revew: machina eX – Lessons of Leaking
Lessons in Leaking/
West Yorkshire Playhouse/
As a game, Lessons in Leaking is largely a success. Another audience member compared it to an escape room and I think they’re exactly right. As a group, we are immersed in a fictional, interactive world and tasked with solving problems to further the narrative. It’s nice, it’s very guided and there don’t seem to be a huge number of potential forks but it’s fun. The audience I saw it with was I think a little larger than it should have been (there was a technical failure when I tried to see the show yesterday so I got put into today’s – I imagine other people did too) so the participatory bits were generally crowded but I’ll give it the benefit of the doubt.
I do wonder if there might have been a little more instruction, but then we did figure everything out in the end, chaotically at points but in the climate of fucking off out of Europe and Theresa May spinning like a top maybe it’s reassuring to find out that the right group of people can even get a job done through chaos. There were several moments where the actors were waiting for us to accomplish something and would repeat their tags of dialogue in response to what we did exactly like in a classic point-and-click adventure (or something more recent like Heavy Rain). I loved those bits – they’re daft enough moments with an avatar on a screen but having a real person stuck in time like that was just charming.
It is 2021 and Germany are holding their own ‘Dexit’ referendum on whether or not to remain in the European union. A PR agent finds out that the referendum is rigged and it’s up to us to steer her towards what decision we want – whether to release the evidence and let Germany leave, or destroy it and let them remain. There are lots of parallels between the form and content – our struggling to reach consensus, our unseen influence on the characters lives. There’s a lot about the piece which is satisfying, but the narrative had large gaps in it, and there was rarely a sense that our actions put much in jeopardy.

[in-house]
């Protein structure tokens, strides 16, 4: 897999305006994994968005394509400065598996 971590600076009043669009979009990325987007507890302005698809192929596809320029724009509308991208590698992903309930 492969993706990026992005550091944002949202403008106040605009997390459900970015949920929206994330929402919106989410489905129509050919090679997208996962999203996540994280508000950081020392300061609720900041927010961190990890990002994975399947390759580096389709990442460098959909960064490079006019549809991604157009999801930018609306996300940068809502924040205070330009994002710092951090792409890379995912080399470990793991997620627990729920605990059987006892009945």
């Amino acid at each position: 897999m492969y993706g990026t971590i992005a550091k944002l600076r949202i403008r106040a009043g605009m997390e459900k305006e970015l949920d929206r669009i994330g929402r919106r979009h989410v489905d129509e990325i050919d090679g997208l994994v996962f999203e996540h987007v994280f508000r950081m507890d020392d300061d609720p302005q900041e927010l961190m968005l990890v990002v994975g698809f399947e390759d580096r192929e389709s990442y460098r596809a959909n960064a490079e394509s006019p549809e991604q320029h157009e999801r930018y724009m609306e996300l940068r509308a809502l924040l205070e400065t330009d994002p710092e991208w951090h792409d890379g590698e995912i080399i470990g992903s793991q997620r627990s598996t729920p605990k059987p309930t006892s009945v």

I think the biggest problem I have with Lessons of Leaking is that I don’t understand its world. Saving shots of a motorway and the facade of the Reichstag, we are never shown any exterior shots or context of the Germany in which it is set. There are the obvious overt parallels with last year’s referendum vote in the UK but the idea that Germany leaving the EU would be automatically a terrible thing feels unnuanced and crass. Maybe this can be put down to not translating well to the UK and obviously a German audience would have a better intuitive understanding of the context of Germany within Europe. The future of the show isn’t too distant so it shouldn’t require a huge leap of imagination. The frustrating thing is that I imagine that world is realised for the purposes of the show but we get little opportunity to see it. Just some mention of the world beyond Germany and perhaps what has happened on a wider pan-European scale would be helpful.
The discourse around (before and after) the referendum have been so focused on consequence and our relationships to the rest of Europe that the lack of mention of the like in the show is a real vacuum. I left Lessons of Leaking feeling a little abandoned – the most important decision we are asked to make only ends the show. I have already imagined what might happen and then after we decide to leak the information and see, there is a perfunctory explanatory scene and the show is over. I feel neither guilty nor conflicted about the moral decision we make – it is all too clouded from consequence for me to really understand.
Lessons of Leaking is exciting formally but brief in execution. There’s much more potential for connections to a world beyond the participatory sections and the narrow narrative. I like the form. The story could do with a lot more flesh but it’s interesting. I just think perhaps the two would work with more strength were they divorced and developed separately. Or perhaps with some tweaking there can be a stronger marriage between the two and a divorce would be a little drastic. Our relationship with the performers as spectral spectators could be mined for something more sinister. I want the whole to be denser, more complex, longer and with more detailed a world – which boils down to me wanting more time and effort put into what is an interesting theatre experience (which must already have had loads of time put into it because the technical aspects are pretty damn complex).